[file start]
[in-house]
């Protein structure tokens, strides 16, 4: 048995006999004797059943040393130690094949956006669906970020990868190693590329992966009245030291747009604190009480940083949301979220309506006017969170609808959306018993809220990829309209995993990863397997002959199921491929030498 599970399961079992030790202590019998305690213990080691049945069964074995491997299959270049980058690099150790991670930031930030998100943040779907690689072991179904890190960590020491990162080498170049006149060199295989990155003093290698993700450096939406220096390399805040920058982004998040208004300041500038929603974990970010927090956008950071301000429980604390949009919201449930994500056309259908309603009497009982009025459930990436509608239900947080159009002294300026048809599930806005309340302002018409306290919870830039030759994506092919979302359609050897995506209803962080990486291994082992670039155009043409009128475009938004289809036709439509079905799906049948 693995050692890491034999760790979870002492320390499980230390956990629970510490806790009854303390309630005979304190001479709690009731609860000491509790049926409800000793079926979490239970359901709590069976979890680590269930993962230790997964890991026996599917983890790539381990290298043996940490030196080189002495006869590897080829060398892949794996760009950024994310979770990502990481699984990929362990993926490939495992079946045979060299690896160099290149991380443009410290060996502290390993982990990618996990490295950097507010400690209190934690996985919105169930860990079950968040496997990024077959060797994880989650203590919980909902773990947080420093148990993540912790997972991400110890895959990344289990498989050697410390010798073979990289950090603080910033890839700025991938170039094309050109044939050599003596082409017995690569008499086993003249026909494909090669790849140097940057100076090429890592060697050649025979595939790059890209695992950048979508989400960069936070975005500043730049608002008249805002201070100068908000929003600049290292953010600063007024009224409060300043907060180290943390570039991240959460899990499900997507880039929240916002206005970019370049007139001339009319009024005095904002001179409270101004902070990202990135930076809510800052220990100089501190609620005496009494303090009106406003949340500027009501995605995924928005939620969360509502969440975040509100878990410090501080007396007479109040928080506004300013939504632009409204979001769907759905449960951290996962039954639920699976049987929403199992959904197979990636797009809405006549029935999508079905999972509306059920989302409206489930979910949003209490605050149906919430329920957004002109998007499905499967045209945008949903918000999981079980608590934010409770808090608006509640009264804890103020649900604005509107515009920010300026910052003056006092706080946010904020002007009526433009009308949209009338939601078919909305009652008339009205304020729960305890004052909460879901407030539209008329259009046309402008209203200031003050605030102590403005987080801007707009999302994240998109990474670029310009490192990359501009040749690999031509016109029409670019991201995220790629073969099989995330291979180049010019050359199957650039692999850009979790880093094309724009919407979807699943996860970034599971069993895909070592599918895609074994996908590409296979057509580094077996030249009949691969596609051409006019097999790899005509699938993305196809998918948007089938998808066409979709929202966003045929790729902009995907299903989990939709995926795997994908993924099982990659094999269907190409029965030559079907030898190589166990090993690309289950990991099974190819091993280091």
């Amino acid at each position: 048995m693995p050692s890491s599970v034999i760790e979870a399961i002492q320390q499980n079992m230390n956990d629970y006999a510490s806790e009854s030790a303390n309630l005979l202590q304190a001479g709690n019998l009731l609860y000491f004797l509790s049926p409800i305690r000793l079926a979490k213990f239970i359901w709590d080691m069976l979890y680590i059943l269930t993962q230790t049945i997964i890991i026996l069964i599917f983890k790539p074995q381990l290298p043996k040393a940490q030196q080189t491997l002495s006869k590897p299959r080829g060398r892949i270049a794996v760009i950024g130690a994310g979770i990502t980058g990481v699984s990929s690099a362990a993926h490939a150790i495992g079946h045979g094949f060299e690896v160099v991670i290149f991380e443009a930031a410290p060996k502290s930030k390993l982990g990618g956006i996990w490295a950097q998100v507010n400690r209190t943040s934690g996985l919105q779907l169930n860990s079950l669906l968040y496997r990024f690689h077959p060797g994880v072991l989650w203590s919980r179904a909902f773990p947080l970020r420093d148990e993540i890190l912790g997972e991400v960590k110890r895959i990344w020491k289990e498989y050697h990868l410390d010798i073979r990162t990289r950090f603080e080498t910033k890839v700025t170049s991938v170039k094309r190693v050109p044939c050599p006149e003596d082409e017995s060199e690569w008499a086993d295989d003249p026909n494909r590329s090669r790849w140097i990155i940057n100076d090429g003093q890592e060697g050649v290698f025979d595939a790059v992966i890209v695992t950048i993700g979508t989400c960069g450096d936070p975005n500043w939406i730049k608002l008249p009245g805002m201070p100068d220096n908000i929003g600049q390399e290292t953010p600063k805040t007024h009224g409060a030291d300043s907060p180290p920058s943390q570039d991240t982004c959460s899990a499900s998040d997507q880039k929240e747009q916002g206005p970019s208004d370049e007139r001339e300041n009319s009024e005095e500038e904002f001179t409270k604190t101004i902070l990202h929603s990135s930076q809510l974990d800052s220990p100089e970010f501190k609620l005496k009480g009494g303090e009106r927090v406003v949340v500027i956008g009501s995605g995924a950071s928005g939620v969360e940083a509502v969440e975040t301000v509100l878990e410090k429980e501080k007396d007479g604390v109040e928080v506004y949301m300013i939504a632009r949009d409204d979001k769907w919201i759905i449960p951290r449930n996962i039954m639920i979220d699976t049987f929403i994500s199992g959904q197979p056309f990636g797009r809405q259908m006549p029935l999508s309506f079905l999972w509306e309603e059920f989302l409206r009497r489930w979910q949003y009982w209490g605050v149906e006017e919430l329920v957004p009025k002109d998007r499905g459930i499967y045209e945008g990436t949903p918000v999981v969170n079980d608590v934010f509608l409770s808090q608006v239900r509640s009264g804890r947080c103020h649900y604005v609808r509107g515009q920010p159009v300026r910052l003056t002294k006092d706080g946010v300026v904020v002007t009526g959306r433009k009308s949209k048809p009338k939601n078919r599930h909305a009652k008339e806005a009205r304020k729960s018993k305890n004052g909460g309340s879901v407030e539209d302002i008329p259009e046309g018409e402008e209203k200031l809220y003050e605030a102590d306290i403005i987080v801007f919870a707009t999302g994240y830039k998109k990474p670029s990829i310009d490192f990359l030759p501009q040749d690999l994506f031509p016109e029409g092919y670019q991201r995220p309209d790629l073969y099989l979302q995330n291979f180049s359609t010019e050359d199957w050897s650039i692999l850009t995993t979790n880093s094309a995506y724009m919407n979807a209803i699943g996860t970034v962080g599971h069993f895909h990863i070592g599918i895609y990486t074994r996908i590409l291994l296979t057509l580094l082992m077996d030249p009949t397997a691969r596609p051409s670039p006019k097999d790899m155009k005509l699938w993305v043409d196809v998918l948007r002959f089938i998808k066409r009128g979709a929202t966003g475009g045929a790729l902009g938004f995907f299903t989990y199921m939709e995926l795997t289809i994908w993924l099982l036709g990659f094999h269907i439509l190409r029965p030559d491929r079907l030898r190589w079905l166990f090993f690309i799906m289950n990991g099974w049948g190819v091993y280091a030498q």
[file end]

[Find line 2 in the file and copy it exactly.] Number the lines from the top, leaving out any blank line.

């Protein structure tokens, strides 16, 4: 048995006999004797059943040393130690094949956006669906970020990868190693590329992966009245030291747009604190009480940083949301979220309506006017969170609808959306018993809220990829309209995993990863397997002959199921491929030498 599970399961079992030790202590019998305690213990080691049945069964074995491997299959270049980058690099150790991670930031930030998100943040779907690689072991179904890190960590020491990162080498170049006149060199295989990155003093290698993700450096939406220096390399805040920058982004998040208004300041500038929603974990970010927090956008950071301000429980604390949009919201449930994500056309259908309603009497009982009025459930990436509608239900947080159009002294300026048809599930806005309340302002018409306290919870830039030759994506092919979302359609050897995506209803962080990486291994082992670039155009043409009128475009938004289809036709439509079905799906049948 693995050692890491034999760790979870002492320390499980230390956990629970510490806790009854303390309630005979304190001479709690009731609860000491509790049926409800000793079926979490239970359901709590069976979890680590269930993962230790997964890991026996599917983890790539381990290298043996940490030196080189002495006869590897080829060398892949794996760009950024994310979770990502990481699984990929362990993926490939495992079946045979060299690896160099290149991380443009410290060996502290390993982990990618996990490295950097507010400690209190934690996985919105169930860990079950968040496997990024077959060797994880989650203590919980909902773990947080420093148990993540912790997972991400110890895959990344289990498989050697410390010798073979990289950090603080910033890839700025991938170039094309050109044939050599003596082409017995690569008499086993003249026909494909090669790849140097940057100076090429890592060697050649025979595939790059890209695992950048979508989400960069936070975005500043730049608002008249805002201070100068908000929003600049290292953010600063007024009224409060300043907060180290943390570039991240959460899990499900997507880039929240916002206005970019370049007139001339009319009024005095904002001179409270101004902070990202990135930076809510800052220990100089501190609620005496009494303090009106406003949340500027009501995605995924928005939620969360509502969440975040509100878990410090501080007396007479109040928080506004300013939504632009409204979001769907759905449960951290996962039954639920699976049987929403199992959904197979990636797009809405006549029935999508079905999972509306059920989302409206489930979910949003209490605050149906919430329920957004002109998007499905499967045209945008949903918000999981079980608590934010409770808090608006509640009264804890103020649900604005509107515009920010300026910052003056006092706080946010904020002007009526433009009308949209009338939601078919909305009652008339009205304020729960305890004052909460879901407030539209008329259009046309402008209203200031003050605030102590403005987080801007707009999302994240998109990474670029310009490192990359501009040749690999031509016109029409670019991201995220790629073969099989995330291979180049010019050359199957650039692999850009979790880093094309724009919407979807699943996860970034599971069993895909070592599918895609074994996908590409296979057509580094077996030249009949691969596609051409006019097999790899005509699938993305196809998918948007089938998808066409979709929202966003045929790729902009995907299903989990939709995926795997994908993924099982990659094999269907190409029965030559079907030898190589166990090993690309289950990991099974190819091993280091």